Campaign targets grim safety record

When Brian Milson was struck by a forklift at a Seven Hills depot it meant the end of the road for his truck driving career. The long-haul truckie was hit from behind while preparing to unhitch his semi-trailer on a miserable wet night in 2007.

Sustaining a torn shoulder tendon and other injuries, he returned to work on light duties within six weeks only to become jobless when his employer went bust.

Unemployed for six months and applying for up to 30 jobs a week, his prospects looked bleak and he suffered from depression and anxiety.

Now in sales – with workers’ comp top-up pay ensuring he earns a truck driver wage – he’s turned a corner but wishes he was still behind the wheel.

“All I ever wanted to do was return to my pre-injury duties, but when you’re told you can’t, it can be extremely tough to deal with,” he said.

Unfortunately, Mr Milson’s experience is by no means an isolated incident in the road freight transport industry.

Several workers are killed and hundreds injured each year after being hit by mobile plant, such as forklifts and other vehicles, while loading and unloading their trucks. More than half the people killed in forklift incidents during the past 10 years were pedestrians.

Casualties are all too common in NSW’s second highest risk industry – 5512 injuries and 29 fatalities between 2007 and 2010, with $157 million in workers’ comp costs in the past three years.

Preventing workers being killed or injured by mobile plant is just one goal of an ambitious campaign to turn this grim safety track record around. No easy task as the industry pivots on complex contractual arrangements. Responsibility for work health and safety (WHS) is often shared by several employers who are often not aware of the part they should play in keeping workers safe.

The campaign identifies better communication as the key to safer on-site traffic management, as well as safety zones and warning devices.

Other campaign issues are disproportionate injury rates stemming from handling and restraining loads – over 40 per cent of all injuries – and a high number of falls from trucks or loads. Also in the spotlight is the industry’s dire return to work and injury management record; the worst in NSW.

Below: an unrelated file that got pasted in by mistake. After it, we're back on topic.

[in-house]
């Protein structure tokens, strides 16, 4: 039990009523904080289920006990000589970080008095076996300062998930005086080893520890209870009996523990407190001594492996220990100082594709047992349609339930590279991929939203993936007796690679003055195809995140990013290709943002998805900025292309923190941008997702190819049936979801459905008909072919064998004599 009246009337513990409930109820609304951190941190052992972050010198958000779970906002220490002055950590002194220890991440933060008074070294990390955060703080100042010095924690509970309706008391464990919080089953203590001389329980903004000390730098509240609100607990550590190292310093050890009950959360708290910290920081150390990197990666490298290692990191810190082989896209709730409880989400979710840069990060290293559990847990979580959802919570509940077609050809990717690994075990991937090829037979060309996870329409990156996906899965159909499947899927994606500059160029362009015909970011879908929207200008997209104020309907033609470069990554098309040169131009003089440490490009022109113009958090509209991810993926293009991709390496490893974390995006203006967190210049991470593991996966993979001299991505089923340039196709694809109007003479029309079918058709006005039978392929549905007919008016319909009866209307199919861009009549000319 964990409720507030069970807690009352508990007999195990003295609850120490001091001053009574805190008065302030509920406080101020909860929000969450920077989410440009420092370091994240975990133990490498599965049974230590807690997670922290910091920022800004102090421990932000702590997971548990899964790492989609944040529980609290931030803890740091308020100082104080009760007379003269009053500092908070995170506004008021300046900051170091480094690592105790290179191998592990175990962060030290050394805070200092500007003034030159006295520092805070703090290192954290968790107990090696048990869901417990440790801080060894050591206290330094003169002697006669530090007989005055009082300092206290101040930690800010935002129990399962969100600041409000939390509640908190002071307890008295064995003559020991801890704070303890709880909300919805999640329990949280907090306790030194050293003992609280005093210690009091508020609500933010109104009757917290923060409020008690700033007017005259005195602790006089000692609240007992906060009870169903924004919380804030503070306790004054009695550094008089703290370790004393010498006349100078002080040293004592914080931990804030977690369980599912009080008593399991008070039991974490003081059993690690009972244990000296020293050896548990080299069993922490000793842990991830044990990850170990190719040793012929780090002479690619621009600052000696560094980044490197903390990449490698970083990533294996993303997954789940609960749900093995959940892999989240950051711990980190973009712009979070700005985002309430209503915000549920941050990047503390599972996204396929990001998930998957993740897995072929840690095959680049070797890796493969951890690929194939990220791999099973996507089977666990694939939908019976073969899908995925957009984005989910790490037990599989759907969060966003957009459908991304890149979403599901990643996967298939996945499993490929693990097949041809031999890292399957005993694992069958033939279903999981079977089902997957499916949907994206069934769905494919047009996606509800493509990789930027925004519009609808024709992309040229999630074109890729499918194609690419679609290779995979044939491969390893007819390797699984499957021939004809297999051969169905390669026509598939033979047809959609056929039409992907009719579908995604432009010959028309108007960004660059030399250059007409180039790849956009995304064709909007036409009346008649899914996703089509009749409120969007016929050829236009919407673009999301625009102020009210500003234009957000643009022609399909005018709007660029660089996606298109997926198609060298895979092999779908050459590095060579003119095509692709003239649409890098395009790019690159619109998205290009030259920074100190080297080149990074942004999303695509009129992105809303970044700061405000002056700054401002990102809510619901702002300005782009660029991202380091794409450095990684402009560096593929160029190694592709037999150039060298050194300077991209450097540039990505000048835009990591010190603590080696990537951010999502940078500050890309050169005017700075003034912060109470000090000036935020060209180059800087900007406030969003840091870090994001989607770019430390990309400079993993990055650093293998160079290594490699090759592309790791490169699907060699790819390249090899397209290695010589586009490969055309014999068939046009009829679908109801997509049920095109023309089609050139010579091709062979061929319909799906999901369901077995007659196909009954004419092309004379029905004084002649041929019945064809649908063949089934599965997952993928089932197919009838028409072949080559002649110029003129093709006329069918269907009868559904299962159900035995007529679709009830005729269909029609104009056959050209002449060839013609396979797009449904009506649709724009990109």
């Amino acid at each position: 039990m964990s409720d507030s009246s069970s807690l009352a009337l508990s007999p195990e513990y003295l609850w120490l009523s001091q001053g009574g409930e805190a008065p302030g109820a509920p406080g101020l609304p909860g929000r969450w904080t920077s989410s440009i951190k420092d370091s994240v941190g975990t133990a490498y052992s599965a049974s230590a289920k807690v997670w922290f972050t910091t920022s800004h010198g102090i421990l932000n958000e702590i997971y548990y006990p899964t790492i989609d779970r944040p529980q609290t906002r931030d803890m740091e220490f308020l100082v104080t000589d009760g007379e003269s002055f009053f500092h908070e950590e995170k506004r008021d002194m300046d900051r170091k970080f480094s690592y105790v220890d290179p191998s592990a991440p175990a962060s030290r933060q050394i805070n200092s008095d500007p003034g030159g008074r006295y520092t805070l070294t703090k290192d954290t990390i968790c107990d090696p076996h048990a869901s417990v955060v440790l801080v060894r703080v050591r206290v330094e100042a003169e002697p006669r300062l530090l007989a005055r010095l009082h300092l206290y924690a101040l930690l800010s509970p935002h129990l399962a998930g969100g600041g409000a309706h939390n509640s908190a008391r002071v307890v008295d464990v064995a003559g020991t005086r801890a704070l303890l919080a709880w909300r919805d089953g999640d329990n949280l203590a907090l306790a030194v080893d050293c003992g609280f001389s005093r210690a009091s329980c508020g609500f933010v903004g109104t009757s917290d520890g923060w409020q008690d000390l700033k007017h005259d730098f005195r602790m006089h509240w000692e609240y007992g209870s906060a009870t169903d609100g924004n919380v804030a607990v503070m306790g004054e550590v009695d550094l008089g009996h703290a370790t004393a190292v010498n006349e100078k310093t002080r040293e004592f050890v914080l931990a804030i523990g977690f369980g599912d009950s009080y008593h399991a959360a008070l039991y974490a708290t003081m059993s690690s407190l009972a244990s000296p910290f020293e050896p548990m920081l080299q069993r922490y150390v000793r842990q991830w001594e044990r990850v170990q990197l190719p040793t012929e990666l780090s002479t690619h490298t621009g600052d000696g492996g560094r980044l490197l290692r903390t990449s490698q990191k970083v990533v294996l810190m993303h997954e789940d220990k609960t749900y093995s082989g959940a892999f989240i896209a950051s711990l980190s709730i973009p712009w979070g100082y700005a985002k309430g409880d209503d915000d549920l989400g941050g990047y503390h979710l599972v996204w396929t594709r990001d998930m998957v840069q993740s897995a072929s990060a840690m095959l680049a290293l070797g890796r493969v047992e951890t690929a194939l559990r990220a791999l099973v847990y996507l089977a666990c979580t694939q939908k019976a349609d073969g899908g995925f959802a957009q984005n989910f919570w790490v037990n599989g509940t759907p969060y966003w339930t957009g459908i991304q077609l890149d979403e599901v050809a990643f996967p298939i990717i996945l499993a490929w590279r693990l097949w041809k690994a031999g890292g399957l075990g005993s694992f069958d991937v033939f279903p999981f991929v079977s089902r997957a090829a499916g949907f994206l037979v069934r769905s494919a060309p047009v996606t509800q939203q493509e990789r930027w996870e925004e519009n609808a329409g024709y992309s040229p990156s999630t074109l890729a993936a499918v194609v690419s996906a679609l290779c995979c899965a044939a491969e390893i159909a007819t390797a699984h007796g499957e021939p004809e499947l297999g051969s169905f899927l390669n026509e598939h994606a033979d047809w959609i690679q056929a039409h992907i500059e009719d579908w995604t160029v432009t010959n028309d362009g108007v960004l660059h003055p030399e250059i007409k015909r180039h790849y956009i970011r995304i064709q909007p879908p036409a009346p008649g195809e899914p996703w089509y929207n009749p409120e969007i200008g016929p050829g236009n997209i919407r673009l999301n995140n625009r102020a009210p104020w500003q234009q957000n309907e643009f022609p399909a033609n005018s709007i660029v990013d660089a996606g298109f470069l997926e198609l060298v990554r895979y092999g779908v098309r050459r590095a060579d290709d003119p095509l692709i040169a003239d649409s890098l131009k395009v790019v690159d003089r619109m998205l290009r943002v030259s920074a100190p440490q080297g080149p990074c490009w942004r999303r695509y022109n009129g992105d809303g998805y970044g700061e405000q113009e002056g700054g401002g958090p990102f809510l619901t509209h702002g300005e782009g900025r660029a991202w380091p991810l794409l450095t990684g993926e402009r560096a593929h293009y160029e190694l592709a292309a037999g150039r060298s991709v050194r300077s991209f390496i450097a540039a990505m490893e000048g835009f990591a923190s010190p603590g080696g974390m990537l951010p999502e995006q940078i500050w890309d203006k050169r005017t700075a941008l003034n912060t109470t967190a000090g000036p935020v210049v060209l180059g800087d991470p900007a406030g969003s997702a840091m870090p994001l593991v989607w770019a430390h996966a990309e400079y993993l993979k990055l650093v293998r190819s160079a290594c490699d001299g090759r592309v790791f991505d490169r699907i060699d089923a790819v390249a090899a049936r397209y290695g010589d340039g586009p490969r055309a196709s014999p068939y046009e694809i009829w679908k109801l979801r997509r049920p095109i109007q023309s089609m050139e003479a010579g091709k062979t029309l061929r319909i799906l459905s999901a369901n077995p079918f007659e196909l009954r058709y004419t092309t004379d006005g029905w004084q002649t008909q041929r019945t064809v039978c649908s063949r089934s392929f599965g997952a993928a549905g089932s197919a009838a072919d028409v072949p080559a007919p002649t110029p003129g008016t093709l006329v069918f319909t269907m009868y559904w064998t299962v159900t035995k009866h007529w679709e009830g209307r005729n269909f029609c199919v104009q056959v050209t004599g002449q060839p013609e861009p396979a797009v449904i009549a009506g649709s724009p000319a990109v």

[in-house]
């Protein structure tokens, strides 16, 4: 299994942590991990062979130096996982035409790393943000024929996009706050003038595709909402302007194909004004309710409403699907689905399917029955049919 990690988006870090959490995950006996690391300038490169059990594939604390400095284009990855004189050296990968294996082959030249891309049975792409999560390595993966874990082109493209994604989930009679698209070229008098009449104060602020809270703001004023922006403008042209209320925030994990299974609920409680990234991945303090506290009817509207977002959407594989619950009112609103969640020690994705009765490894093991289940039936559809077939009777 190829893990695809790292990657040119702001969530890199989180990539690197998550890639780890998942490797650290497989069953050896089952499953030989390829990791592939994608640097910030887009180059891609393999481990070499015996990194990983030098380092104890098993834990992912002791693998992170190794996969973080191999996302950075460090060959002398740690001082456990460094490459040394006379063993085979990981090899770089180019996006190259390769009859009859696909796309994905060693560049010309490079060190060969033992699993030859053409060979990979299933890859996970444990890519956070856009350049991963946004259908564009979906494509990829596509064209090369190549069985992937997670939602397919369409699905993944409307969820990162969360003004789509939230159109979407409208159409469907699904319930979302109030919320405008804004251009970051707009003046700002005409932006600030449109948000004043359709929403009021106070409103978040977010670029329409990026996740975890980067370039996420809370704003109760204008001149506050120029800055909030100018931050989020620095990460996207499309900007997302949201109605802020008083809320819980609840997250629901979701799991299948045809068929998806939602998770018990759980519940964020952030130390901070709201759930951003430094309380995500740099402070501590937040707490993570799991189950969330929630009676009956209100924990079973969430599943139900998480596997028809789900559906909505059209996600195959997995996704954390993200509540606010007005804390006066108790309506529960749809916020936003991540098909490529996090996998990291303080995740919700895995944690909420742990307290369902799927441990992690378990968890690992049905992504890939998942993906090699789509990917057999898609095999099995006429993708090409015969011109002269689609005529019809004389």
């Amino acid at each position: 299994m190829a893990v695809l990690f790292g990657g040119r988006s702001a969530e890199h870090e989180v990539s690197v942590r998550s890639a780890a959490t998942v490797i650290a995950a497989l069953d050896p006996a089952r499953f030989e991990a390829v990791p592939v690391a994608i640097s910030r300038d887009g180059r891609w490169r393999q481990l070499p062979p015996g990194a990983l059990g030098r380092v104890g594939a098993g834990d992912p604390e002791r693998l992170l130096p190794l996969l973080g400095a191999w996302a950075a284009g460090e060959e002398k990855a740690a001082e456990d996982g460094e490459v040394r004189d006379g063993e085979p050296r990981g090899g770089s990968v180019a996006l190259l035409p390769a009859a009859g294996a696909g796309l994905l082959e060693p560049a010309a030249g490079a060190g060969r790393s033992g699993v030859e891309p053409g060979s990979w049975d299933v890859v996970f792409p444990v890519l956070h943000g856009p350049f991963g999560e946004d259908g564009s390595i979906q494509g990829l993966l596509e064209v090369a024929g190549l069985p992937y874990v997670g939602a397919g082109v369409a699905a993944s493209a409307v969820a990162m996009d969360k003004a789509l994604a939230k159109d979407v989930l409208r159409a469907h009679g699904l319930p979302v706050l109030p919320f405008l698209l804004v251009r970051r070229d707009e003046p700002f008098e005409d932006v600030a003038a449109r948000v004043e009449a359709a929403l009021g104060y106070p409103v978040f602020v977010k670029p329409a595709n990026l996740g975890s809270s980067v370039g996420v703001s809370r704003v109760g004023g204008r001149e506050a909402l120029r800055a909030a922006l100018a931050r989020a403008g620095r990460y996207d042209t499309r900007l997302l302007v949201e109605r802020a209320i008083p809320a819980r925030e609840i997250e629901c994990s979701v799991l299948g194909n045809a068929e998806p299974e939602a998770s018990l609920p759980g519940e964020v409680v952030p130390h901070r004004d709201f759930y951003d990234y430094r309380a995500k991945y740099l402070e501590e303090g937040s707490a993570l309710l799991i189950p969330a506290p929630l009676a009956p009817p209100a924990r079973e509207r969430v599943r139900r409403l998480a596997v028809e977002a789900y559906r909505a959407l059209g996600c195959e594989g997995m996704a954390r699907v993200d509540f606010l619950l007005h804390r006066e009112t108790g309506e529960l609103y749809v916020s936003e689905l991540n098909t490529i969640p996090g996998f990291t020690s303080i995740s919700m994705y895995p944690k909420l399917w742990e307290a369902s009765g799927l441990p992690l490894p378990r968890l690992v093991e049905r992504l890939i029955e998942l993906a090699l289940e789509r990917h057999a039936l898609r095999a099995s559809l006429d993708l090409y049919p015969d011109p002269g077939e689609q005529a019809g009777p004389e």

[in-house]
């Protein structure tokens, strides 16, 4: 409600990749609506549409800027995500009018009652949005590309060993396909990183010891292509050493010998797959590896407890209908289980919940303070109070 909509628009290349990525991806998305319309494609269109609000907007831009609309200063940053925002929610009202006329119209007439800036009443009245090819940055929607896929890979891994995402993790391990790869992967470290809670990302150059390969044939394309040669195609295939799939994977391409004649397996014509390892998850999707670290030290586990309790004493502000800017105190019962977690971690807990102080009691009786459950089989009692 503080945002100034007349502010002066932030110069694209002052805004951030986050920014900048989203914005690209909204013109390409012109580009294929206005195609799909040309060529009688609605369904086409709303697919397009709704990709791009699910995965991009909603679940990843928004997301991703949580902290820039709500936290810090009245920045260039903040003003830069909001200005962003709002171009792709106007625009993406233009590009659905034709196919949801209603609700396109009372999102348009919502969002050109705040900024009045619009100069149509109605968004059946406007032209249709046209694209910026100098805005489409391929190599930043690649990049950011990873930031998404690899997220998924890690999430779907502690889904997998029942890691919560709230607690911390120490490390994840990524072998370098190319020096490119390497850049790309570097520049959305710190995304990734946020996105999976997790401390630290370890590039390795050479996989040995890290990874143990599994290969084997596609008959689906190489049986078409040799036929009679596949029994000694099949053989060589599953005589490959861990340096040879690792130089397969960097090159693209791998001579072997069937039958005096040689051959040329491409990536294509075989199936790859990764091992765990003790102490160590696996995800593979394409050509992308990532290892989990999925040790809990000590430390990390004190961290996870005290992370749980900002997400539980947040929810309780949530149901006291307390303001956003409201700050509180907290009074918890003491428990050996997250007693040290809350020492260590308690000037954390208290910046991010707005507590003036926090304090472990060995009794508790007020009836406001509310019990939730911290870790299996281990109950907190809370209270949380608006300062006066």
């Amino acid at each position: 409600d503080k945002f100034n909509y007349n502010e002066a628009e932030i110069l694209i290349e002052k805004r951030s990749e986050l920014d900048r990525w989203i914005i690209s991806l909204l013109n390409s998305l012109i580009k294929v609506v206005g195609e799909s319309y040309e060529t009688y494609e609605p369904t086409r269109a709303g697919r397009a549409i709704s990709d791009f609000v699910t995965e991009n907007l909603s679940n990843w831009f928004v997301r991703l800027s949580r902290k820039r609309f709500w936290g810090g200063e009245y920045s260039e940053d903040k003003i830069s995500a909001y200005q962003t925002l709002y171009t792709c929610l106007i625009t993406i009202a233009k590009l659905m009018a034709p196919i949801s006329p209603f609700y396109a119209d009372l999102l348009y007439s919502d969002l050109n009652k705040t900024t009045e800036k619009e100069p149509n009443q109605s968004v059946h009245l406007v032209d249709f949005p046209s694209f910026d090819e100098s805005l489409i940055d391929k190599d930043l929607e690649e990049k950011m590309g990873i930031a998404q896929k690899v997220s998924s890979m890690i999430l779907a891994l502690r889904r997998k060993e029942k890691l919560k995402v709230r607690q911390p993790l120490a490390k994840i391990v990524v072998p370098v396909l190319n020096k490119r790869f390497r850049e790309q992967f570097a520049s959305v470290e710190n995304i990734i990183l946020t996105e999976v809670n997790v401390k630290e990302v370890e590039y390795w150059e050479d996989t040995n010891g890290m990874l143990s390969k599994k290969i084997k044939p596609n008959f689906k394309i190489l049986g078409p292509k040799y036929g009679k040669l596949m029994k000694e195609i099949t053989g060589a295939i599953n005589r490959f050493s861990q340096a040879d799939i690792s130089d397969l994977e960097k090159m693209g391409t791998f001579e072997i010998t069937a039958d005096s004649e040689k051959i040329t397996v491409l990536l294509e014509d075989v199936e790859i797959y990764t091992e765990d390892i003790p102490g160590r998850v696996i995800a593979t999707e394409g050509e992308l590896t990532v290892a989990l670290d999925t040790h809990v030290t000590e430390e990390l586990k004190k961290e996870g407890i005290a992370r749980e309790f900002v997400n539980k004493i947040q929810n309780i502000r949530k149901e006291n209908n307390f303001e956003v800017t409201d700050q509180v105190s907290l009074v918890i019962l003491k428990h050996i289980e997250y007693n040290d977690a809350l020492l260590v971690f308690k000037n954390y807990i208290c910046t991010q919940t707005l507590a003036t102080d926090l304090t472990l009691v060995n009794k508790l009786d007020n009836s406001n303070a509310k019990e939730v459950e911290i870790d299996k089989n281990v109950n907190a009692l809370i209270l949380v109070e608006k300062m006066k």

Getting workers onboard, however, will not be easy, according to campaign supporter Jodie Broadbent, ATA NSW state representative for road freight transport operators.

“We’re dealing with an ageing ‘old school’ workforce,” she said.

“The attitude is: ‘I’ve always done it this way, who are you to tell me how to pick up a box?’

“Most truck drivers are overweight or obese, so trying to get a driver, or most of our industry’s workers for that matter, to bend their knees is really difficult.”

Research reveals road freight transport workers take longer to recover from illness and drivers run a high risk of mental health issues and occupational disease. The main contributing factors, along with stress and fatigue, are smoking and alcohol use.

The statistics are staggering – long working hours, generally more than 49 hours a week, with almost 80 per cent of workers not exercising enough and over 70 per cent either overweight or obese. Not only is poor diet common but a third of all workers are smokers and consume an unhealthy amount of alcohol.

“Health and fitness is a hard one to manage as you have to influence people’s choices and understanding of what fitness is,” she said.

“For example, many people believe a proper fitness workout requires an hour in a gym.

But actually there are some fantastic workout options that drivers can complete without even getting out of their truck.

“Some of these guys could be ticking time bombs and that’s clearly not sustainable behavior, but they don’t see it as an immediate problem until something goes wrong.”

She said the average driver considered hot, ready-to-go fast food as the quickest option when in fact it took minimal time to prepare a healthy snack or meal.

“It only takes two seconds to grab a few potato cakes, but if the driver is taking a longer rest break, why not wait a couple of minutes for something healthier?” she said.

“The problem is that it’s hard to change someone’s habits when they’ve been doing it this way for so long.”

Click here to find out more about the campaign or visit the ATA NSW website.

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